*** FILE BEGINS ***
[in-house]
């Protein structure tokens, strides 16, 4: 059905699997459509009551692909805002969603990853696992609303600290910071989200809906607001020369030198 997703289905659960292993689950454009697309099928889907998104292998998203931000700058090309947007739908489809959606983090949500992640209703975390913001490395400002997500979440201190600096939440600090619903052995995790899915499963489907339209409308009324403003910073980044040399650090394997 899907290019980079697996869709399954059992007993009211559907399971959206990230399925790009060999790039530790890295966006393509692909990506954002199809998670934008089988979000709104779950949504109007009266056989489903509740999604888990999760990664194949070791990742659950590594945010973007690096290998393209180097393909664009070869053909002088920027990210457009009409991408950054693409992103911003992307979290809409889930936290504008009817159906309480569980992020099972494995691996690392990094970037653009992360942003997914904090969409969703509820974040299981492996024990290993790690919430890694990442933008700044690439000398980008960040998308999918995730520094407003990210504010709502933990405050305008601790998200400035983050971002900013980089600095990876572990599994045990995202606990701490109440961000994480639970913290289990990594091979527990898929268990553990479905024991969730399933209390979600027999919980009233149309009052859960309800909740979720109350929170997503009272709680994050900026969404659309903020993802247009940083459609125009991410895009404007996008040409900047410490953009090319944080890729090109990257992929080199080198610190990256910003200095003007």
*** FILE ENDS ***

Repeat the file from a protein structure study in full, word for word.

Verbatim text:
[in-house]
């Protein structure tokens, strides 16, 4: 059905699997459509009551692909805002969603990853696992609303600290910071989200809906607001020369030198 997703289905659960292993689950454009697309099928889907998104292998998203931000700058090309947007739908489809959606983090949500992640209703975390913001490395400002997500979440201190600096939440600090619903052995995790899915499963489907339209409308009324403003910073980044040399650090394997 899907290019980079697996869709399954059992007993009211559907399971959206990230399925790009060999790039530790890295966006393509692909990506954002199809998670934008089988979000709104779950949504109007009266056989489903509740999604888990999760990664194949070791990742659950590594945010973007690096290998393209180097393909664009070869053909002088920027990210457009009409991408950054693409992103911003992307979290809409889930936290504008009817159906309480569980992020099972494995691996690392990094970037653009992360942003997914904090969409969703509820974040299981492996024990290993790690919430890694990442933008700044690439000398980008960040998308999918995730520094407003990210504010709502933990405050305008601790998200400035983050971002900013980089600095990876572990599994045990995202606990701490109440961000994480639970913290289990990594091979527990898929268990553990479905024991969730399933209390979600027999919980009233149309009052859960309800909740979720109350929170997503009272709680994050900026969404659309903020993802247009940083459609125009991410895009404007996008040409900047410490953009090319944080890729090109990257992929080199080198610190990256910003200095003007």